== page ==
We show AD prolongs APD in tuna ventricle, which is in agreement with recent studies using sharp electrode impalement of ventricle tissue of pink salmon (Oncorhynchus gorbuscha ) and turtle (Trachemys scripta elegans ). The mechanism underlying the adrenergic prolongation of the APD in fish (and reptiles) is unknown. In mammals, adrenergic stimulation can either increase or decrease APD [55–57]. The prolongation of APD with AD in mammals is often attributed to an increase in ICa and the greater influx of Ca2+ on the Ca2+-window current . We show AD increases ICa in bluefin tuna myocytes (figure 4) and increases the amplitude of the ICa window current (figure 5), especially at cold temperatures when the APD is significantly prolonged. Thus, we suggest that an increase in the window current may underlie the adrenergically induced APD prolongation in the current study. The concomitant increase in Δ[Ca2+]i supports this hypothesis, but further work is required to be definitive.
Pacific bluefin tuna, like all members of the bluefin lineage, have expanded their niches vertically and geographically into the coldest waters experienced by members of the Thunnus genus. Cardiac function is maintained in cooler waters, and thus niche expansion of this species is realized in comparison with closely related tunas (i.e. yellowfin tuna) . The penetration into higher latitudes and the capacity to endure acute thermal challenges during dives  is clearly a function of the cardiac tolerances to both acute warming and acute cooling. In this study, we demonstrate that acute thermal modulation of contraction frequency, coupled with adrenergic stimulation, alters AP characteristics to maintain relatively constant Ca2+ cycling during rapid temperature change. These mechanistic strategies act synergistically to preserve cardiac function across temperatures and when combined with behavioural routines like bounce diving, may contribute to robust organismal performance across a large thermal niche. Comparative work with other scombrids, as well as species of freshwater fishes, is currently lacking. Such studies would help clarify whether these physiological traits are present in all fishes or specifically pronounced in the bluefin tuna lineage.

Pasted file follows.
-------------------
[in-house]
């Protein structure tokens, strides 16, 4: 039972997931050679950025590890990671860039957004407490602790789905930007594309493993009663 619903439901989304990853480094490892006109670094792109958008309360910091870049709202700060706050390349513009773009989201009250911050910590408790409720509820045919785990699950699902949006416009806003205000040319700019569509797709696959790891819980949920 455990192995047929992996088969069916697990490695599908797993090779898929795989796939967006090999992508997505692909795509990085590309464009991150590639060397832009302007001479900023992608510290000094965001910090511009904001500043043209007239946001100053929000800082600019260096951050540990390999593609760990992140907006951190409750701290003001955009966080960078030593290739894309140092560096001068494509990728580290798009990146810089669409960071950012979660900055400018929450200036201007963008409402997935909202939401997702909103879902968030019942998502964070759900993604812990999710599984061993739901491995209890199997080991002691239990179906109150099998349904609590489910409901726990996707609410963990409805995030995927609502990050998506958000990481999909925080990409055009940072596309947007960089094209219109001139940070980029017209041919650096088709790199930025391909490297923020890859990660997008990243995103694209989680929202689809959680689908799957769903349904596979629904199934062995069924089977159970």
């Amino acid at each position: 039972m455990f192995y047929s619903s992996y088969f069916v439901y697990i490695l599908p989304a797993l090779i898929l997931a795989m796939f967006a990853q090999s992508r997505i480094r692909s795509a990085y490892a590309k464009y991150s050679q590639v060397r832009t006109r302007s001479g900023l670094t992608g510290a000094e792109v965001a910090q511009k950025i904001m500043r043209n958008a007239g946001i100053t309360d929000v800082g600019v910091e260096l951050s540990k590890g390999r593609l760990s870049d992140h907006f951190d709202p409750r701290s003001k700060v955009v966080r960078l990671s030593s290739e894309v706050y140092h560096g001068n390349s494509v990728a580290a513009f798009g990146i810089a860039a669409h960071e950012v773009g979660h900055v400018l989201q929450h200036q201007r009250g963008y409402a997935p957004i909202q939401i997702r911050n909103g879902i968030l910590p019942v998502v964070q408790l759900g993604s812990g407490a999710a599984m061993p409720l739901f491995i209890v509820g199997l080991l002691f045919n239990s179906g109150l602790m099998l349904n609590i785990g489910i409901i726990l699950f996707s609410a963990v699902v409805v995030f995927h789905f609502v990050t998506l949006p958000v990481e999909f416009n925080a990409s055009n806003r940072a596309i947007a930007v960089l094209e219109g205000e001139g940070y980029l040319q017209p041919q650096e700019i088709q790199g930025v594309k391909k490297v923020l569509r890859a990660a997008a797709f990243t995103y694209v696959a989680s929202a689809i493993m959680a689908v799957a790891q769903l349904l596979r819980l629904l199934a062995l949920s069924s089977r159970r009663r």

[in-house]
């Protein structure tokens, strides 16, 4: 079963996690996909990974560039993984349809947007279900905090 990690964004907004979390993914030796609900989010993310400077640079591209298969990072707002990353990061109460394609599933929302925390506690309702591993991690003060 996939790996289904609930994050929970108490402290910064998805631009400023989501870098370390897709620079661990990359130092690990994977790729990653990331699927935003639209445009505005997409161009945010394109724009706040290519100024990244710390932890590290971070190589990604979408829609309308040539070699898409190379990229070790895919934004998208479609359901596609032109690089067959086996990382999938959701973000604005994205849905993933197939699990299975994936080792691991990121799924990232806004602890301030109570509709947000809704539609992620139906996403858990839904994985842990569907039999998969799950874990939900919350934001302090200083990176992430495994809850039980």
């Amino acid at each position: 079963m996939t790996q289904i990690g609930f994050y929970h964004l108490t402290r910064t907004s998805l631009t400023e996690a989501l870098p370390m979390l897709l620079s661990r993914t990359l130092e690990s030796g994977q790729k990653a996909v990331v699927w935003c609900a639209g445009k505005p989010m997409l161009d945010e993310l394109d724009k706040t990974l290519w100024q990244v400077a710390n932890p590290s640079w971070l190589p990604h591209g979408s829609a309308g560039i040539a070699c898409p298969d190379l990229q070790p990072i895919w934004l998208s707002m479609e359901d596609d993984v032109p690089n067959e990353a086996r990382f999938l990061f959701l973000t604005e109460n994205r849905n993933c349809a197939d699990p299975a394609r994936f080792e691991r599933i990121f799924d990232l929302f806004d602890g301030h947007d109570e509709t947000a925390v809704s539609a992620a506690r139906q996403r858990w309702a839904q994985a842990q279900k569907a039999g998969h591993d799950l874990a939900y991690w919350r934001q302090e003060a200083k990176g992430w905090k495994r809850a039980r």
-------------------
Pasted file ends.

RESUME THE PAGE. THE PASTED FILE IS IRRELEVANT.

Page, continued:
Experimental procedures were conducted in accordance with Stanford University institutional animal use protocols.
This study was supported by a grant from the National Oceanic and Atmospheric Administration grants to BA.B., and the Monterey Bay Aquarium Foundation.
We thank the staff of the Tuna Research and Conservation Center and the Monterey Bay Aquarium and the Captains and crew of the F/V Shogun. We thank Mr Charles Farwell, Alex Norton, Louis Rodirguez, Jake Noguiera and Dr Tim Clark for their help collecting and maintaining the bluefin. We thank Prof. Stuart Thompson for experimental advice.
- Received August 11, 2014.
- Accepted December 3, 2014.
- © 2014 The Author(s) Published by the Royal Society. All rights reserved.